After being on a bit of maternity leave, then moving away for a while so my husband could complete his JD/MBA, I was back home and ran into a teaching colleague from my first couple of years teaching at a middle school. We spent a few minutes catching up, and toward the end of our conversation I was shocked to learn that a close teaching friend had passed away peacefully while I had been gone and busy with my life in other places. I can’t stop thinking about her. It’s been a bit of a shock. Especially, I think, because as a young(ish) teacher (in my mid-twenties), I don’t really think of those kinds of things happening. I am so focused on learning and growing and teaching right now, at the beginning of what I hope is a long career in education, that I don’t think much about the path that continues after teaching. My dear friend had retired shortly after I had left that school on maternity leave, and had had a long and wonderful teaching career. My thoughts lately have been largely about her–so much so that I had to write them down:
I remember how I felt my first years of teaching–who doesn’t remember the blur of disillusionment and hopefulness and exhaustion and revelation? But I vividly remember how you made me feel. They say you were a mentor to many, and I am one of that many. Countless teachers in their first years often find themselves in survival mode, but you made me feel like I was thriving. I was pushed to grow through the meetings I led and committees I served on, and above and beyond all I was pushed by my students to be the best I could be, to be innovative and revolutionary. I would talk with you about these things, about research I’d read, strategies I was trying, successes, failures, and frustrations, and you were always so impressed with me. You can’t imagine how this made me feel–that beyond just the success I felt with my students, you noticed me and my efforts and knew without a doubt that I stood out, that I could make a real difference. Doesn’t every teacher want to make a difference? I do. And you did, not just to your students but to me.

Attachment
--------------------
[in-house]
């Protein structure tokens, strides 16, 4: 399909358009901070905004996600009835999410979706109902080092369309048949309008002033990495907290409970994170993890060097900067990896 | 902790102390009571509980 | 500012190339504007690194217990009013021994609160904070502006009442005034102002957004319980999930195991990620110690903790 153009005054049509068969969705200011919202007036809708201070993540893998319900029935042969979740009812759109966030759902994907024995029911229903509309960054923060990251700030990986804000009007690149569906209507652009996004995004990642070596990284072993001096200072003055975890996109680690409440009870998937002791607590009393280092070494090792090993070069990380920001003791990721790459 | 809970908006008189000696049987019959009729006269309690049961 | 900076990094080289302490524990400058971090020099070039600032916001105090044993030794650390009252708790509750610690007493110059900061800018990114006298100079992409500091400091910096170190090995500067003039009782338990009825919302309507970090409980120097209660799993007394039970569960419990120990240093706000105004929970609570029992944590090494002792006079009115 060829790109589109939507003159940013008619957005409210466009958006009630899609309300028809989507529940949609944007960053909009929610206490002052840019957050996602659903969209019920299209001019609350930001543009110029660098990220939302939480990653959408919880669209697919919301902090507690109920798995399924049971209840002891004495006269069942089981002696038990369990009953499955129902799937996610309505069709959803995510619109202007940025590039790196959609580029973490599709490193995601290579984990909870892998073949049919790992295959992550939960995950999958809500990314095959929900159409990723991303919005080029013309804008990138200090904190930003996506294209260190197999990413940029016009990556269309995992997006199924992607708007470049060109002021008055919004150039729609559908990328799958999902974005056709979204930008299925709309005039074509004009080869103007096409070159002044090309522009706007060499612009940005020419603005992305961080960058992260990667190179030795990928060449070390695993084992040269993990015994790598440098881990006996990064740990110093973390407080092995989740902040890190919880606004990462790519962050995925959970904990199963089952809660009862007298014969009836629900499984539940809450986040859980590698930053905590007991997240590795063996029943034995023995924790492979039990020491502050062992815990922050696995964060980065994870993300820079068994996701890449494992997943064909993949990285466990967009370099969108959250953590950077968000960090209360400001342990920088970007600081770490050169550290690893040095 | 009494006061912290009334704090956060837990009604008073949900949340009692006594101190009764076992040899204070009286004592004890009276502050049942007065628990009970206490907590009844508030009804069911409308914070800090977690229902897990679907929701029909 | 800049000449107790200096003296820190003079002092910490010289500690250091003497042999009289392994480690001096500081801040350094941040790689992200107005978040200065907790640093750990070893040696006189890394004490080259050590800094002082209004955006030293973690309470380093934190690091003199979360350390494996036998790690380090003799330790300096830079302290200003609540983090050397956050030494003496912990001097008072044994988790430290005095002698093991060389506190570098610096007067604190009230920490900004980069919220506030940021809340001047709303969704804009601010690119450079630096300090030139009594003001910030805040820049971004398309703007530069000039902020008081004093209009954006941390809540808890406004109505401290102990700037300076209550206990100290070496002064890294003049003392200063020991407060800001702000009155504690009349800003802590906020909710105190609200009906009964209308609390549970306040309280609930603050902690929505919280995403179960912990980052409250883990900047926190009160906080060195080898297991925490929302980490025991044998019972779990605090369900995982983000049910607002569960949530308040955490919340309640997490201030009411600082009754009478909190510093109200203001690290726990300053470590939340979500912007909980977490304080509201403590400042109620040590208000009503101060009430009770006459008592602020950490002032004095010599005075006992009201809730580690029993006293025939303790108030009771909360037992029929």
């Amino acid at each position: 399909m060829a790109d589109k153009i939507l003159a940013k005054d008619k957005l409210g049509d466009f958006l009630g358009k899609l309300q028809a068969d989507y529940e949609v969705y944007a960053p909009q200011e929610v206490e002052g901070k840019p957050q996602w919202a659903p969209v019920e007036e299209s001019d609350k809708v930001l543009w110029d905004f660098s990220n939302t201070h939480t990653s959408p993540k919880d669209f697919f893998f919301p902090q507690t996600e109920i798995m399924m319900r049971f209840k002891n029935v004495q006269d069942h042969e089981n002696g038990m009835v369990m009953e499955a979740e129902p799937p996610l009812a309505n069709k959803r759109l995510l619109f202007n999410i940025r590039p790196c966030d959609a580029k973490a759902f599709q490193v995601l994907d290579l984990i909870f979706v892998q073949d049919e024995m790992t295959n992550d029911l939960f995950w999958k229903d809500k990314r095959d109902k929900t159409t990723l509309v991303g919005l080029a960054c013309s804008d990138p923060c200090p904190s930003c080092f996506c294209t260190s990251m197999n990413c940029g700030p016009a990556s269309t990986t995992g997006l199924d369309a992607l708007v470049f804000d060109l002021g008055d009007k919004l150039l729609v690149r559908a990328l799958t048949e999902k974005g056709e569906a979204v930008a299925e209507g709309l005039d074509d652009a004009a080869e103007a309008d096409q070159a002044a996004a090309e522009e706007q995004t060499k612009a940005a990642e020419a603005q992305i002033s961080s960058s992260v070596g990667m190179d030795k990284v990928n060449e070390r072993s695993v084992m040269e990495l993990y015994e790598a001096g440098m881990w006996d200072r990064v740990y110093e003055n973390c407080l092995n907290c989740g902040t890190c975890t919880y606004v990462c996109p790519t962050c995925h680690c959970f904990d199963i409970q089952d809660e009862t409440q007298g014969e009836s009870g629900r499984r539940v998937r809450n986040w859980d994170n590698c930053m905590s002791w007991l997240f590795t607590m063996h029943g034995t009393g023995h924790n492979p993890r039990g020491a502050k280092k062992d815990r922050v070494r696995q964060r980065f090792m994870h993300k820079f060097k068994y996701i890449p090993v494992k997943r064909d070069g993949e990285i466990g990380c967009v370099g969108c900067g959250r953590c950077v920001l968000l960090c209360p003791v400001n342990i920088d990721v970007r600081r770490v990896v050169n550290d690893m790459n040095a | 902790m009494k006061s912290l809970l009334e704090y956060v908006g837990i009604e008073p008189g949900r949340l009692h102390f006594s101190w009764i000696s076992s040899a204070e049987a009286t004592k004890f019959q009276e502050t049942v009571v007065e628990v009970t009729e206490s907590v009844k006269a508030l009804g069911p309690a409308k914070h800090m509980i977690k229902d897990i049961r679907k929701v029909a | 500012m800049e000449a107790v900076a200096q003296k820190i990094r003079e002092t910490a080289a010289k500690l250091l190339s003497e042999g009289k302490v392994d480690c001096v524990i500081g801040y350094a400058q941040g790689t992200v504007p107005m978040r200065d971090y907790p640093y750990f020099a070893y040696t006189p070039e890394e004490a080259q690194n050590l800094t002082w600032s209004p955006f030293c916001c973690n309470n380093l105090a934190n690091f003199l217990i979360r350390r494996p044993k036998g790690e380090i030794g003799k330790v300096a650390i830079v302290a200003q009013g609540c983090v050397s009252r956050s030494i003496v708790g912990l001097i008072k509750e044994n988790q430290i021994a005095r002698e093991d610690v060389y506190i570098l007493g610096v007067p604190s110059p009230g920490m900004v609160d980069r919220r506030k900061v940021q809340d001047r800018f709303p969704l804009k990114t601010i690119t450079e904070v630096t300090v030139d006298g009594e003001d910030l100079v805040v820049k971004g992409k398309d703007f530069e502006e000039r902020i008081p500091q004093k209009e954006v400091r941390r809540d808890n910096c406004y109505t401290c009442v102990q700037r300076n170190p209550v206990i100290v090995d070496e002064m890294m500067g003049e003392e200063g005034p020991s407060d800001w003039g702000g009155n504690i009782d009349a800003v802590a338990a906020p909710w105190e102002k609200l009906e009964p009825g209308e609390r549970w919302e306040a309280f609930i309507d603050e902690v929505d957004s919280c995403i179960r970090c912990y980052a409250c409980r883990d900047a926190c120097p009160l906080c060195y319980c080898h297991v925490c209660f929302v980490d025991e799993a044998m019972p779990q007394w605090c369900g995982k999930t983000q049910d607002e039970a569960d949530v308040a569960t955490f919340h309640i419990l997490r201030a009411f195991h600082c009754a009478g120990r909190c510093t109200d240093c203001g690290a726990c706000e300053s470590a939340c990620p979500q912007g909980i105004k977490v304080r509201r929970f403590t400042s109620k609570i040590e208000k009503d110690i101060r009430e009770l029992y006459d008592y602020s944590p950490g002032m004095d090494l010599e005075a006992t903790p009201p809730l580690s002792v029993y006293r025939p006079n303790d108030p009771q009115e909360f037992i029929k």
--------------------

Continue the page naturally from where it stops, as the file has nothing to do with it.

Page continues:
We laughed as co-conspirators over silly teacher humor and you helped me get through the day with your homemade treats. I was a little in awe of you as a teacher because you had so much experience and wisdom, but also as a person because you were someone who was always curious, always learning. Sitting by you at the faculty room lunch table always led to a new revelation about the way the world worked, or about something worth reading. You showed me what it meant to be interested in the world and people around you, and how to share that with your students and your peers. I like to think that you helped me develop that love of learning even more as you encouraged me and cheered for me.
I grew to have a confidence in myself because you showed me how great I was and how great I could be. Recognizing those things in others is one thing, but you always expressed them too. The kind, quiet, but passionate way you approached learning and teaching was such an example for me. You showed me friendship and love, and I’ll never forget it.